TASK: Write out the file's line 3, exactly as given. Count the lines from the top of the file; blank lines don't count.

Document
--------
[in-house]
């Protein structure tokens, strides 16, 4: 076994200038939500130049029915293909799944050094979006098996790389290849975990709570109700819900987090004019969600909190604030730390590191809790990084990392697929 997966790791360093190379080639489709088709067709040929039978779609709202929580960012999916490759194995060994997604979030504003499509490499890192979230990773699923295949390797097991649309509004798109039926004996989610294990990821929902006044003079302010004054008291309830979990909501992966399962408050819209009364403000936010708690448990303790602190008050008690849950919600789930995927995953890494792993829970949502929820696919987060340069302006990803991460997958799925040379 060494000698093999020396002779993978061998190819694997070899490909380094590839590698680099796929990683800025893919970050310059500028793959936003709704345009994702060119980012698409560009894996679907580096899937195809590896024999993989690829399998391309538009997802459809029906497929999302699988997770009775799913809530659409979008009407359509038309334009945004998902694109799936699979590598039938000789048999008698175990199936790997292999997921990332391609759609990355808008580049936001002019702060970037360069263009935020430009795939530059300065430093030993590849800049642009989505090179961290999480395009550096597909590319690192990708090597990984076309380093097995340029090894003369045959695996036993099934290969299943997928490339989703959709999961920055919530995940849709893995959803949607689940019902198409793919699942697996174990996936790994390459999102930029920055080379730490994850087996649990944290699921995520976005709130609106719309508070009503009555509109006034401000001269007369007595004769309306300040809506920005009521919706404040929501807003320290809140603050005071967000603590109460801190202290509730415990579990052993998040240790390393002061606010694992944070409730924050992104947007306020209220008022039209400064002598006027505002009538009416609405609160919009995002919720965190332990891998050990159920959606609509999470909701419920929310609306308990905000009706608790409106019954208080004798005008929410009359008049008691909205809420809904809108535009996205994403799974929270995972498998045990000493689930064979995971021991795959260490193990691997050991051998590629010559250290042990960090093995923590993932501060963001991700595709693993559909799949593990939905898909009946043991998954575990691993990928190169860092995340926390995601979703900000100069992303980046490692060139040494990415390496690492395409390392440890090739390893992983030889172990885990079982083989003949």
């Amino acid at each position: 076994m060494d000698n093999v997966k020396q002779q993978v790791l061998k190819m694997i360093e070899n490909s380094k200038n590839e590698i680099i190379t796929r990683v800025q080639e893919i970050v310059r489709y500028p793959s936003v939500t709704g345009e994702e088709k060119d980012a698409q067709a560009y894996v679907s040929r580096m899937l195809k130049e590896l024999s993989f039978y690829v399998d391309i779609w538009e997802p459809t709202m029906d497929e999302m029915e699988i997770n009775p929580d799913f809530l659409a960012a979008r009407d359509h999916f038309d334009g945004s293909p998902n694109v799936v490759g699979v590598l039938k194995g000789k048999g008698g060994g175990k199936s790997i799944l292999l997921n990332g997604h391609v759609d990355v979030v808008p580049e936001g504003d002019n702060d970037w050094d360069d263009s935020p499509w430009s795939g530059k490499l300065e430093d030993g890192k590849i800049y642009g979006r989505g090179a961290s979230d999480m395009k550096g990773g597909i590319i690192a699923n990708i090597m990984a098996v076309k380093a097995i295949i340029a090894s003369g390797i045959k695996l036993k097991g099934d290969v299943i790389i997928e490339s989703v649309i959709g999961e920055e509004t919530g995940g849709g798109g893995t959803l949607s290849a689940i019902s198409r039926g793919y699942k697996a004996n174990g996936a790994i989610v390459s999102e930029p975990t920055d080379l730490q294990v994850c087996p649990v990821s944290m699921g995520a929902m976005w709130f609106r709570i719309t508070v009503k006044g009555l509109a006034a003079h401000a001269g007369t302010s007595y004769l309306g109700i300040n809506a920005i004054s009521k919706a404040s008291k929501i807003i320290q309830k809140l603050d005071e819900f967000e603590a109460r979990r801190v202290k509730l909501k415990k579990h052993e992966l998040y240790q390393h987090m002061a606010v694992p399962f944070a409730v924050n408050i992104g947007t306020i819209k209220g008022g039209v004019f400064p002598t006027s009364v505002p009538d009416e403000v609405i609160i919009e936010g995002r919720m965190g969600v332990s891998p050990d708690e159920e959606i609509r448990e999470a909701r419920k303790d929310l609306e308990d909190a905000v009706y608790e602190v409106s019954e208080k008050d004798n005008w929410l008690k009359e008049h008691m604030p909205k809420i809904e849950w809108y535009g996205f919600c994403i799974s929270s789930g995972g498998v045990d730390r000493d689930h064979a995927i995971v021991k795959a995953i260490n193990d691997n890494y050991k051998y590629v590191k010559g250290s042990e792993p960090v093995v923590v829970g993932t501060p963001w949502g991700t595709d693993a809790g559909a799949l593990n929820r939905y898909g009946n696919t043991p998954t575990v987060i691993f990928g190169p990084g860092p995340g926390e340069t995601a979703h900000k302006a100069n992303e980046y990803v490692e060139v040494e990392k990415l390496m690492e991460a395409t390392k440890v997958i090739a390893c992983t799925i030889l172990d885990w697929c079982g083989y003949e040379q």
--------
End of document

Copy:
């Amino acid at each position: 076994m060494d000698n093999v997966k020396q002779q993978v790791l061998k190819m694997i360093e070899n490909s380094k200038n590839e590698i680099i190379t796929r990683v800025q080639e893919i970050v310059r489709y500028p793959s936003v939500t709704g345009e994702e088709k060119d980012a698409q067709a560009y894996v679907s040929r580096m899937l195809k130049e590896l024999s993989f039978y690829v399998d391309i779609w538009e997802p459809t709202m029906d497929e999302m029915e699988i997770n009775p929580d799913f809530l659409a960012a979008r009407d359509h999916f038309d334009g945004s293909p998902n694109v799936v490759g699979v590598l039938k194995g000789k048999g008698g060994g175990k199936s790997i799944l292999l997921n990332g997604h391609v759609d990355v979030v808008p580049e936001g504003d002019n702060d970037w050094d360069d263009s935020p499509w430009s795939g530059k490499l300065e430093d030993g890192k590849i800049y642009g979006r989505g090179a961290s979230d999480m395009k550096g990773g597909i590319i690192a699923n990708i090597m990984a098996v076309k380093a097995i295949i340029a090894s003369g390797i045959k695996l036993k097991g099934d290969v299943i790389i997928e490339s989703v649309i959709g999961e920055e509004t919530g995940g849709g798109g893995t959803l949607s290849a689940i019902s198409r039926g793919y699942k697996a004996n174990g996936a790994i989610v390459s999102e930029p975990t920055d080379l730490q294990v994850c087996p649990v990821s944290m699921g995520a929902m976005w709130f609106r709570i719309t508070v009503k006044g009555l509109a006034a003079h401000a001269g007369t302010s007595y004769l309306g109700i300040n809506a920005i004054s009521k919706a404040s008291k929501i807003i320290q309830k809140l603050d005071e819900f967000e603590a109460r979990r801190v202290k509730l909501k415990k579990h052993e992966l998040y240790q390393h987090m002061a606010v694992p399962f944070a409730v924050n408050i992104g947007t306020i819209k209220g008022g039209v004019f400064p002598t006027s009364v505002p009538d009416e403000v609405i609160i919009e936010g995002r919720m965190g969600v332990s891998p050990d708690e159920e959606i609509r448990e999470a909701r419920k303790d929310l609306e308990d909190a905000v009706y608790e602190v409106s019954e208080k008050d004798n005008w929410l008690k009359e008049h008691m604030p909205k809420i809904e849950w809108y535009g996205f919600c994403i799974s929270s789930g995972g498998v045990d730390r000493d689930h064979a995927i995971v021991k795959a995953i260490n193990d691997n890494y050991k051998y590629v590191k010559g250290s042990e792993p960090v093995v923590v829970g993932t501060p963001w949502g991700t595709d693993a809790g559909a799949l593990n929820r939905y898909g009946n696919t043991p998954t575990v987060i691993f990928g190169p990084g860092p995340g926390e340069t995601a979703h900000k302006a100069n992303e980046y990803v490692e060139v040494e990392k990415l390496m690492e991460a395409t390392k440890v997958i090739a390893c992983t799925i030889l172990d885990w697929c079982g083989y003949e040379q």